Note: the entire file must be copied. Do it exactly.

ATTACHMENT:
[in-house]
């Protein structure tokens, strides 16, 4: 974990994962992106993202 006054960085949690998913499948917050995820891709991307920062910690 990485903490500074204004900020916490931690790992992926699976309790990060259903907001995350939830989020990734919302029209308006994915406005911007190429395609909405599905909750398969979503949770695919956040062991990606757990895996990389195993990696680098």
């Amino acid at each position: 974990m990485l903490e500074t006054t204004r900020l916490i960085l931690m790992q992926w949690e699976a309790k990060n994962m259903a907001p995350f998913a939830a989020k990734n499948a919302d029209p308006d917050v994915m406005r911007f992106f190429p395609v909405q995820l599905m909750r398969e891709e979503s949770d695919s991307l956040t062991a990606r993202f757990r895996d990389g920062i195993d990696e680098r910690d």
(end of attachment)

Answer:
[in-house]
């Protein structure tokens, strides 16, 4: 974990994962992106993202 006054960085949690998913499948917050995820891709991307920062910690 990485903490500074204004900020916490931690790992992926699976309790990060259903907001995350939830989020990734919302029209308006994915406005911007190429395609909405599905909750398969979503949770695919956040062991990606757990895996990389195993990696680098």
């Amino acid at each position: 974990m990485l903490e500074t006054t204004r900020l916490i960085l931690m790992q992926w949690e699976a309790k990060n994962m259903a907001p995350f998913a939830a989020k990734n499948a919302d029209p308006d917050v994915m406005r911007f992106f190429p395609v909405q995820l599905m909750r398969e891709e979503s949770d695919s991307l956040t062991a990606r993202f757990r895996d990389g920062i195993d990696e680098r910690d």